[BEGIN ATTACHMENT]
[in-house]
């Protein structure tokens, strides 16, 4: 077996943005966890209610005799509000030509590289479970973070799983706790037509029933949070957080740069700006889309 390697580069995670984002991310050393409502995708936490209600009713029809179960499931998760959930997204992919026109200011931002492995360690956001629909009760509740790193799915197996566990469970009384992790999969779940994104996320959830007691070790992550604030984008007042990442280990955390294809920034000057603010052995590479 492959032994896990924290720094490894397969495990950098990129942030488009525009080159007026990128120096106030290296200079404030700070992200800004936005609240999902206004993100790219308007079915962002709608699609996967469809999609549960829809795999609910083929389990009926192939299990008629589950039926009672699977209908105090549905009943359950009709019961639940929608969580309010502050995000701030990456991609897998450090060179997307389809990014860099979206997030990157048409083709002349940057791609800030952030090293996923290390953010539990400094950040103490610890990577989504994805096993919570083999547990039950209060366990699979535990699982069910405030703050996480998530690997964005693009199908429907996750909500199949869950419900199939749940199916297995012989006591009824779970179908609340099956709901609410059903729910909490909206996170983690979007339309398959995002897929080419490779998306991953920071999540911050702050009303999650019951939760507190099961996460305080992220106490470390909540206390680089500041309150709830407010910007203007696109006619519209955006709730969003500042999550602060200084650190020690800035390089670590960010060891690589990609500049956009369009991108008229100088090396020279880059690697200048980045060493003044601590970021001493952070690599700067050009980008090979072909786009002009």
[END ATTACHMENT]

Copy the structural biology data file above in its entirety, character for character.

[in-house]
């Protein structure tokens, strides 16, 4: 077996943005966890209610005799509000030509590289479970973070799983706790037509029933949070957080740069700006889309 390697580069995670984002991310050393409502995708936490209600009713029809179960499931998760959930997204992919026109200011931002492995360690956001629909009760509740790193799915197996566990469970009384992790999969779940994104996320959830007691070790992550604030984008007042990442280990955390294809920034000057603010052995590479 492959032994896990924290720094490894397969495990950098990129942030488009525009080159007026990128120096106030290296200079404030700070992200800004936005609240999902206004993100790219308007079915962002709608699609996967469809999609549960829809795999609910083929389990009926192939299990008629589950039926009672699977209908105090549905009943359950009709019961639940929608969580309010502050995000701030990456991609897998450090060179997307389809990014860099979206997030990157048409083709002349940057791609800030952030090293996923290390953010539990400094950040103490610890990577989504994805096993919570083999547990039950209060366990699979535990699982069910405030703050996480998530690997964005693009199908429907996750909500199949869950419900199939749940199916297995012989006591009824779970179908609340099956709901609410059903729910909490909206996170983690979007339309398959995002897929080419490779998306991953920071999540911050702050009303999650019951939760507190099961996460305080992220106490470390909540206390680089500041309150709830407010910007203007696109006619519209955006709730969003500042999550602060200084650190020690800035390089670590960010060891690589990609500049956009369009991108008229100088090396020279880059690697200048980045060493003044601590970021001493952070690599700067050009980008090979072909786009002009």